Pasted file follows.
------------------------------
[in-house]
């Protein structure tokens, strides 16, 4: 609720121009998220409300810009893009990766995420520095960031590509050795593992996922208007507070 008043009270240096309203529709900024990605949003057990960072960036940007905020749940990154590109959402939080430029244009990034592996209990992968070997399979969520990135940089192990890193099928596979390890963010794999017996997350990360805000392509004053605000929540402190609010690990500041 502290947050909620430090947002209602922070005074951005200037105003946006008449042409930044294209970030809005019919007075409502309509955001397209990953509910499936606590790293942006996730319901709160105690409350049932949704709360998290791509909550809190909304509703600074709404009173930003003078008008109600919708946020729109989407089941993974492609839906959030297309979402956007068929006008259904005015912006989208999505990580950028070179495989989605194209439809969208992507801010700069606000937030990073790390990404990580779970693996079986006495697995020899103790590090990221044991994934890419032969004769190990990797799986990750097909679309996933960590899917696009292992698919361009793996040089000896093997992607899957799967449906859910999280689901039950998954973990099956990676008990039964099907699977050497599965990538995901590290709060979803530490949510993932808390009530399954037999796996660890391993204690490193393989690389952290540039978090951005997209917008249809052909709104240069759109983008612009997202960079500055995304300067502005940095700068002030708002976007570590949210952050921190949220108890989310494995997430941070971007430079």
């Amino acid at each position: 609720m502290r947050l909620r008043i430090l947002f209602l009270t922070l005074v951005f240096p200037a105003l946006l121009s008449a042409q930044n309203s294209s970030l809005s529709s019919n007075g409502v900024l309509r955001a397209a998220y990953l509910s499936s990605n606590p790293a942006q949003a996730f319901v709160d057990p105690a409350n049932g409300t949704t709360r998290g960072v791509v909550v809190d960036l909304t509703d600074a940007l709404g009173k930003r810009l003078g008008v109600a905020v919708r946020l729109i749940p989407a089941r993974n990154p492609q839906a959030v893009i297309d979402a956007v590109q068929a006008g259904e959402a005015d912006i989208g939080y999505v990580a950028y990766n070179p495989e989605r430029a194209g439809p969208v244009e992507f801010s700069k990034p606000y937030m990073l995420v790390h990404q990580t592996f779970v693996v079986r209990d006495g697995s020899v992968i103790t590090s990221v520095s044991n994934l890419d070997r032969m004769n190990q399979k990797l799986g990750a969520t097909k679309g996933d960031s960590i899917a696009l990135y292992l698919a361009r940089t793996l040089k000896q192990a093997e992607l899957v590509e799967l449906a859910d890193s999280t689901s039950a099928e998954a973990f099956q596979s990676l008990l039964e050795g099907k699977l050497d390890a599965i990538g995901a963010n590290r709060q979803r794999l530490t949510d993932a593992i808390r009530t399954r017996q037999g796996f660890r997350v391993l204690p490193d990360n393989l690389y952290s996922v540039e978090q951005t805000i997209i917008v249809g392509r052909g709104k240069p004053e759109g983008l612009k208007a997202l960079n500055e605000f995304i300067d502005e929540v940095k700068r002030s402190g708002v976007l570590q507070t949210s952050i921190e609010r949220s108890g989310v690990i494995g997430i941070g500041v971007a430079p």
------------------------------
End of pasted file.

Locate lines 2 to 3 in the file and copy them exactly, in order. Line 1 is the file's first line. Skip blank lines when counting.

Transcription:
């Protein structure tokens, strides 16, 4: 609720121009998220409300810009893009990766995420520095960031590509050795593992996922208007507070 008043009270240096309203529709900024990605949003057990960072960036940007905020749940990154590109959402939080430029244009990034592996209990992968070997399979969520990135940089192990890193099928596979390890963010794999017996997350990360805000392509004053605000929540402190609010690990500041 502290947050909620430090947002209602922070005074951005200037105003946006008449042409930044294209970030809005019919007075409502309509955001397209990953509910499936606590790293942006996730319901709160105690409350049932949704709360998290791509909550809190909304509703600074709404009173930003003078008008109600919708946020729109989407089941993974492609839906959030297309979402956007068929006008259904005015912006989208999505990580950028070179495989989605194209439809969208992507801010700069606000937030990073790390990404990580779970693996079986006495697995020899103790590090990221044991994934890419032969004769190990990797799986990750097909679309996933960590899917696009292992698919361009793996040089000896093997992607899957799967449906859910999280689901039950998954973990099956990676008990039964099907699977050497599965990538995901590290709060979803530490949510993932808390009530399954037999796996660890391993204690490193393989690389952290540039978090951005997209917008249809052909709104240069759109983008612009997202960079500055995304300067502005940095700068002030708002976007570590949210952050921190949220108890989310494995997430941070971007430079």
């Amino acid at each position: 609720m502290r947050l909620r008043i430090l947002f209602l009270t922070l005074v951005f240096p200037a105003l946006l121009s008449a042409q930044n309203s294209s970030l809005s529709s019919n007075g409502v900024l309509r955001a397209a998220y990953l509910s499936s990605n606590p790293a942006q949003a996730f319901v709160d057990p105690a409350n049932g409300t949704t709360r998290g960072v791509v909550v809190d960036l909304t509703d600074a940007l709404g009173k930003r810009l003078g008008v109600a905020v919708r946020l729109i749940p989407a089941r993974n990154p492609q839906a959030v893009i297309d979402a956007v590109q068929a006008g259904e959402a005015d912006i989208g939080y999505v990580a950028y990766n070179p495989e989605r430029a194209g439809p969208v244009e992507f801010s700069k990034p606000y937030m990073l995420v790390h990404q990580t592996f779970v693996v079986r209990d006495g697995s020899v992968i103790t590090s990221v520095s044991n994934l890419d070997r032969m004769n190990q399979k990797l799986g990750a969520t097909k679309g996933d960031s960590i899917a696009l990135y292992l698919a361009r940089t793996l040089k000896q192990a093997e992607l899957v590509e799967l449906a859910d890193s999280t689901s039950a099928e998954a973990f099956q596979s990676l008990l039964e050795g099907k699977l050497d390890a599965i990538g995901a963010n590290r709060q979803r794999l530490t949510d993932a593992i808390r009530t399954r017996q037999g796996f660890r997350v391993l204690p490193d990360n393989l690389y952290s996922v540039e978090q951005t805000i997209i917008v249809g392509r052909g709104k240069p004053e759109g983008l612009k208007a997202l960079n500055e605000f995304i300067d502005e929540v940095k700068r002030s402190g708002v976007l570590q507070t949210s952050i921190e609010r949220s108890g989310v690990i494995g997430i941070g500041v971007a430079p």